Climate test for Obama: 1,252 people arrested over notorious oil pipeline

(09/06/2011) Two weeks of climate disobedience at the White House ended over the weekend with 1,252 people arrested in total. Activists were protesting the controversial Keystone XL pipeline in an effort to pressure US President Barack Obama to turn down the project. If built the pipeline would bring oil from Alberta's tar sands through six US states down to Texas refineries. While protestors fear pollution from potential spills, especially in the Ogallala Aquifer which supplies water to millions, the major fight behind the pipeline is climate change: Canada's tar sands emit significantly more carbon than conventional sources of oil.


Germany proves the promise of renewable energy: hits 20 percent renewables

(09/06/2011) As many people in the United States question whether renewable energy is a viable alternative to fossil fuels, Germany now derives 20.8 percent of its electricity from renewable sources—a 15 percent increase since 2000, reports Der Spiegel. In contrast, the United States generates only 10 percent of its electricity from renewable sources, 6 percent of which comes from hydroelectric power, which some environmentalists see as unacceptably damaging.


Picture of the day: where the Andes meets the Amazon rainforest

(09/04/2011) The zone where the Amazon rainforest meets the Andes mountains is the most biodiverse place on Earth. Large amounts of rainfall and altitudinal gradients create a variety of microclimates and niches that are exploited by a wide range of species. The Western Amazon—especially its submontane and montane forests—are also poorly known due to their inaccessibility. Only a few research sites have been studied extensively.


62% of deforested Amazon land ends up as cattle pasture

(09/04/2011) 62 percent of the area deforested in the Brazilian Amazon until 2008 is occupied by cattle pasture, reports a new satellite-based analysis by Brazil's National Institute for Space Research (INPE) and its Agricultural Research Corporation (Embrapa).


Background: the Lacey Act and the Fish & Wildlife Service raid on Gibson Guitars

(09/02/2011) On 24 August 2011, agents of the Fish & Wildlife Service (FWS) raided Gibson Guitar facilities in Nashville and Memphis, Tennessee, seizing ebony and rosewood material, guitars and guitar parts as evidence of suspected violation(s) of the U.S. Lacey Act. The Lacey Act is a long-standing anti-trafficking statute which prohibits commerce of illegally-sourced wildlife, plants and wood products from either the U.S. or other countries.


New plan to restore 150 million hectares of forest

(09/02/2011) Conservationists and politicians meeting in Bonn on Friday launched a new initiative to restore 150 million hectares (580,000 square miles) of deforested and degraded forests, reports the World Resources Institute (WRI), an NGO that is involved in the effort.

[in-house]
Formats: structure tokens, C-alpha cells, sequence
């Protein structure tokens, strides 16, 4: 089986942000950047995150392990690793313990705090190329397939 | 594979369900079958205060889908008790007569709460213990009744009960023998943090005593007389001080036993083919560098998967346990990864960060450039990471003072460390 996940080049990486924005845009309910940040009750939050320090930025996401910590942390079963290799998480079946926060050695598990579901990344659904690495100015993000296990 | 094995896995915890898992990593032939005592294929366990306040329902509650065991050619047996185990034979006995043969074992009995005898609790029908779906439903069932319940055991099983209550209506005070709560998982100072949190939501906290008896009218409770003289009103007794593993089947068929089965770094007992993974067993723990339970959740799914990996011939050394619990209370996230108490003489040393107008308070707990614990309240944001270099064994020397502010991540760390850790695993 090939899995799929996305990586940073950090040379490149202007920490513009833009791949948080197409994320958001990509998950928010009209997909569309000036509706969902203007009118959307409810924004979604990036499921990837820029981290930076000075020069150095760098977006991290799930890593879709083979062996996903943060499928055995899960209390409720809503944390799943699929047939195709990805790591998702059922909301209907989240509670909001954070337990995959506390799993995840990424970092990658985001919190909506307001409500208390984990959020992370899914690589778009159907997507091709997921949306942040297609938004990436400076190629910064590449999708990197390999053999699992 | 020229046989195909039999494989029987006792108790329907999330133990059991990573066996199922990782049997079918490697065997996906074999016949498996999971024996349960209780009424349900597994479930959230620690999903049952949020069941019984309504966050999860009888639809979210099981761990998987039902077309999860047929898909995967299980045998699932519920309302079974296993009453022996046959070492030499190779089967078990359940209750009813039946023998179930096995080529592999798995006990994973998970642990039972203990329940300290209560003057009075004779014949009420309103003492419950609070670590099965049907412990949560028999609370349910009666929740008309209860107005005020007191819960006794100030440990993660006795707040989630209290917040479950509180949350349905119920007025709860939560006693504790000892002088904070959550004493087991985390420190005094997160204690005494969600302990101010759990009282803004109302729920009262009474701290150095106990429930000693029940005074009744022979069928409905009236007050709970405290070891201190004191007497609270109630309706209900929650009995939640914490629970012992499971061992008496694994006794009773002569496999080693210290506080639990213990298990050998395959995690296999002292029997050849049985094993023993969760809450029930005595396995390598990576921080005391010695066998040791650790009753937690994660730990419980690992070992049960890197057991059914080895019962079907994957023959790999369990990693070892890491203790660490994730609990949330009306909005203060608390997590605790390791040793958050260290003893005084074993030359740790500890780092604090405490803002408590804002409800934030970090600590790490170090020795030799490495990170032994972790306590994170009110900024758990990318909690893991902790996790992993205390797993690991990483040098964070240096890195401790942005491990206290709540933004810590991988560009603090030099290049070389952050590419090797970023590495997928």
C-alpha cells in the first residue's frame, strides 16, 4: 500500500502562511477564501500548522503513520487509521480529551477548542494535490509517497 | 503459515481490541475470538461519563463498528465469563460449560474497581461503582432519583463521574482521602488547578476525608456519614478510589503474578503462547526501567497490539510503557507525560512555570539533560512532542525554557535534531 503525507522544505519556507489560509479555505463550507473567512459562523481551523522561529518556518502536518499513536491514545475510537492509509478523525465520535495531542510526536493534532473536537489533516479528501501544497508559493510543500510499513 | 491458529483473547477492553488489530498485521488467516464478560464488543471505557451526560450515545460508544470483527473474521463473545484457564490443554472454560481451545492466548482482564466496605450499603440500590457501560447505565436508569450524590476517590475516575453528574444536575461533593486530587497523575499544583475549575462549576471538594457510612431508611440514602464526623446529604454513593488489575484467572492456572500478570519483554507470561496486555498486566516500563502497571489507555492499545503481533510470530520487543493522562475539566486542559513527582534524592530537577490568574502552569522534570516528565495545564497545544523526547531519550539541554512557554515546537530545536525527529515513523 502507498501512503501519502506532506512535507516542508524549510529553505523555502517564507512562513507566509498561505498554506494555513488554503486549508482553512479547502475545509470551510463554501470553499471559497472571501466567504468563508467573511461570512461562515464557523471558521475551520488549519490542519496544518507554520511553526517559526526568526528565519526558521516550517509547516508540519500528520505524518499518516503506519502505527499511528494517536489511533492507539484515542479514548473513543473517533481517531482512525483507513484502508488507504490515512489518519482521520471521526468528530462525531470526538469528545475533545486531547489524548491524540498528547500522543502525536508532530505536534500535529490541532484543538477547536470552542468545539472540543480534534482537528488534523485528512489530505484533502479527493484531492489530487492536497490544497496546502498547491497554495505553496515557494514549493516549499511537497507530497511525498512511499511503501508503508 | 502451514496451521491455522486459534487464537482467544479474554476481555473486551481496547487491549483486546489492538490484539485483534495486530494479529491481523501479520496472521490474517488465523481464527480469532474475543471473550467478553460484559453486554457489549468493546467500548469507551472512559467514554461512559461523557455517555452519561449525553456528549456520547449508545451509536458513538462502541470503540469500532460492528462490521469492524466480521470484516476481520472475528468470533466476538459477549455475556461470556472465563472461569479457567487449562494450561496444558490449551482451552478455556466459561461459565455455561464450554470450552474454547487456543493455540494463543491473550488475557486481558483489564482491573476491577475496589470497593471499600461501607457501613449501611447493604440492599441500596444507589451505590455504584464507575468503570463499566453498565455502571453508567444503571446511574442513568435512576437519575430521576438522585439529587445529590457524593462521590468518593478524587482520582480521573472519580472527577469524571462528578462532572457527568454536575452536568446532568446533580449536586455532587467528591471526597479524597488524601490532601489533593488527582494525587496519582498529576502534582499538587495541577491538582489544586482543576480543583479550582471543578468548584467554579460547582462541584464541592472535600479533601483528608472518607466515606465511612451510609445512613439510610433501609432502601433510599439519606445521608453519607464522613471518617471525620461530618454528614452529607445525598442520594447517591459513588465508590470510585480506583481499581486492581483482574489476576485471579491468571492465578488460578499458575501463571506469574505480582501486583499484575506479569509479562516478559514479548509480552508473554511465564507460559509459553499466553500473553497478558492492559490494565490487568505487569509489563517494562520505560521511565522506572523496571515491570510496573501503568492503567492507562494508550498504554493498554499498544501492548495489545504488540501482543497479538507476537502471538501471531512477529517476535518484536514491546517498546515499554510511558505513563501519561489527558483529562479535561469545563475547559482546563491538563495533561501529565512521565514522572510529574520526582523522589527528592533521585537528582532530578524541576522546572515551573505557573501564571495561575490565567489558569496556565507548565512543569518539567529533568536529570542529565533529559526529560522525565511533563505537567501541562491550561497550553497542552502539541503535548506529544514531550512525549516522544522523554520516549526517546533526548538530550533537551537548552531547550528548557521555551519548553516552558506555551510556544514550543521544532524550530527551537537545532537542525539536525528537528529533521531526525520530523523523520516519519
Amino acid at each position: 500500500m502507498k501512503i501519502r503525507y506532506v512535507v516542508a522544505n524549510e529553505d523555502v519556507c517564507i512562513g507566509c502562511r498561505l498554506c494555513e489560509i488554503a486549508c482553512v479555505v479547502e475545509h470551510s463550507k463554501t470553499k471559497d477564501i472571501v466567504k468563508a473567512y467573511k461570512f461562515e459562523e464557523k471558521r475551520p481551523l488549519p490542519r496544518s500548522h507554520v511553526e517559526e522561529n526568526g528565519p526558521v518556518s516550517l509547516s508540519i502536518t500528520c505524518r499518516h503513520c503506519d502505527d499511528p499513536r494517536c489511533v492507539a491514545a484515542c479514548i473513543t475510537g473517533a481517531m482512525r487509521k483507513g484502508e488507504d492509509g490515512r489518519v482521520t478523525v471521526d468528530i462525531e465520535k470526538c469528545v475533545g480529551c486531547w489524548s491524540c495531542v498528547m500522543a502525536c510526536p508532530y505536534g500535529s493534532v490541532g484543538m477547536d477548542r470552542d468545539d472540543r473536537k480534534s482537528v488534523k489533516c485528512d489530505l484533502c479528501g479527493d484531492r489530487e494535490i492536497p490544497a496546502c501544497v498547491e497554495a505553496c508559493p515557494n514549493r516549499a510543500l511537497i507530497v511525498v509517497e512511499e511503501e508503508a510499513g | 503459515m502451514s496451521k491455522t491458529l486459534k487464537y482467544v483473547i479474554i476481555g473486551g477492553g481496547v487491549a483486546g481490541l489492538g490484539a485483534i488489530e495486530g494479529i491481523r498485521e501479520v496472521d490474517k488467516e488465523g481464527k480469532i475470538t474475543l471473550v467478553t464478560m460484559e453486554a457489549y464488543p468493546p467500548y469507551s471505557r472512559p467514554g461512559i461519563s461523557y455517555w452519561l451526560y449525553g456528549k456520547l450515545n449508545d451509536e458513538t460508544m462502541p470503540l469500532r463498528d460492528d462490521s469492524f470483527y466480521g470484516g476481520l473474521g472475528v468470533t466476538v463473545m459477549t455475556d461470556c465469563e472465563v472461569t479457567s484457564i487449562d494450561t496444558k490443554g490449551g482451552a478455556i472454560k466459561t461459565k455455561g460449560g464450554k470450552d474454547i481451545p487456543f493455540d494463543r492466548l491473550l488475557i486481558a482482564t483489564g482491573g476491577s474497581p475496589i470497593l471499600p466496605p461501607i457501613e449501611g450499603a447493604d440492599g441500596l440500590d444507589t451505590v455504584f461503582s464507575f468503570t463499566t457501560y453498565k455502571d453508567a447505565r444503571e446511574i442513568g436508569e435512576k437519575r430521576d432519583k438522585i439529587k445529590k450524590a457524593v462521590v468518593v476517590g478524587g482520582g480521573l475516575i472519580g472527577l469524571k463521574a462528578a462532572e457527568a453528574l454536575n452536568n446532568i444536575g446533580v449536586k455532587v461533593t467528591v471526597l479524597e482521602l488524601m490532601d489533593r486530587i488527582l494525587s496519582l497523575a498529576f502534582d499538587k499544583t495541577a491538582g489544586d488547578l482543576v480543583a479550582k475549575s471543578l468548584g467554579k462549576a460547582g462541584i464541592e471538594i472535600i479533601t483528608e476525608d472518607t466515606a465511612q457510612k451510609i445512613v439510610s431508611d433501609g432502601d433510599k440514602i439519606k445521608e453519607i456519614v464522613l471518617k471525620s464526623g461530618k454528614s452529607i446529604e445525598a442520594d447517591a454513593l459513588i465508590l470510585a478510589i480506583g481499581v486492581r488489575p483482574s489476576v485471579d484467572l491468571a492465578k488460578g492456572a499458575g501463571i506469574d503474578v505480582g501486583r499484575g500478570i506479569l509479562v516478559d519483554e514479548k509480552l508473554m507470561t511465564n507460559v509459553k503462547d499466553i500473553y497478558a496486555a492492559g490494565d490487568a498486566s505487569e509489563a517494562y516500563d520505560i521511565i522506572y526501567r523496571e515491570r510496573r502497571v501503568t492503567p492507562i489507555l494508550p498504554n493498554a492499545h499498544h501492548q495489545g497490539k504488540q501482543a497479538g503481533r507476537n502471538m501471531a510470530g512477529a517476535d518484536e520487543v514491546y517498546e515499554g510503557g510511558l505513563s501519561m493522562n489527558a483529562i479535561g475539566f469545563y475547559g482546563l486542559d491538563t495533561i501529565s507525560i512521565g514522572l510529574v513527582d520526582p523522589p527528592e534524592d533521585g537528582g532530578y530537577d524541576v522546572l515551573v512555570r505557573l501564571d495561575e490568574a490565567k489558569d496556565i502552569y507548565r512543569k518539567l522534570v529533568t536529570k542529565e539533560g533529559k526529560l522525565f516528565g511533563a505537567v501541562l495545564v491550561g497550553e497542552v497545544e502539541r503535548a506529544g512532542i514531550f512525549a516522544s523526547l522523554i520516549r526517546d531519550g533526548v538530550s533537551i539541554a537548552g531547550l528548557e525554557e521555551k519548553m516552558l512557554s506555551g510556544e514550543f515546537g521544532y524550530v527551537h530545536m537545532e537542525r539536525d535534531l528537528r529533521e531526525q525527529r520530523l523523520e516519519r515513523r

EcoCommerce 101: adding an ecological dimension to the economy

(09/02/2011) EcoCommerce 101: Adding an Ecological Dimension to the Economy provides a foundation for an analysis of environmental economics from the perspective of a theorist and a practitioner. The author, a fifth-generation farmer living in the USA with a background in economics, separates his book into three easy-to-read sections.


August in review: Brazil's Forest Code debate, a giant subterranean 'river', India's India's Western Ghats

(09/02/2011) The two most popular news articles on mongabay.com in August dealt with the Amazon rainforest.


Mass walrus haul-outs, polar bear cub mortality linked to climate change

(09/01/2011) Recent, unprecedented walrus haul-outs and increased instances of long-distance swims by polar bears show the direct impacts on wildlife of dwindling Arctic sea ice from climate change. These threatened species also face the prospect of offshore drilling in the Arctic after the Obama Administration recently approved a number of plans to move forward on oil exploration. At least 8,000 walruses hauled out on an Alaskan beach along the Chukchi Sea on August 17. Only a day before, the U.S. Geological Survey announced it would begin tagging walruses near Point Lay, Alaska to study how a lack of sea ice is affecting the species.


Organic farming can be more profitable in the long-term than conventional agriculture

(09/01/2011) Organic farming is more profitable and economically secure than conventional farming even over the long-term, according to a new study in Agronomy Journal. Using experimental farm plots, researchers with the University of Minnesota found that organic beat conventional even if organic price premiums (i.e. customers willing to pay more for organic) were to drop as much as 50 percent.


Controversial study finds intensive farming partnered with strict protected areas is best for biodiversity

(09/01/2011) Given that we have very likely entered an age of mass extinction—and human population continues to rise (not unrelated)—researchers are scrambling to determine the best methods to save the world's suffering species. In the midst of this debate, a new study in Science, which is bound to have detractors, has found that setting aside land for strict protection coupled with intensive farming is the best way to both preserve species and feed a growing human world. However, other researchers say the study is missing the point, both on global hunger and biodiversity.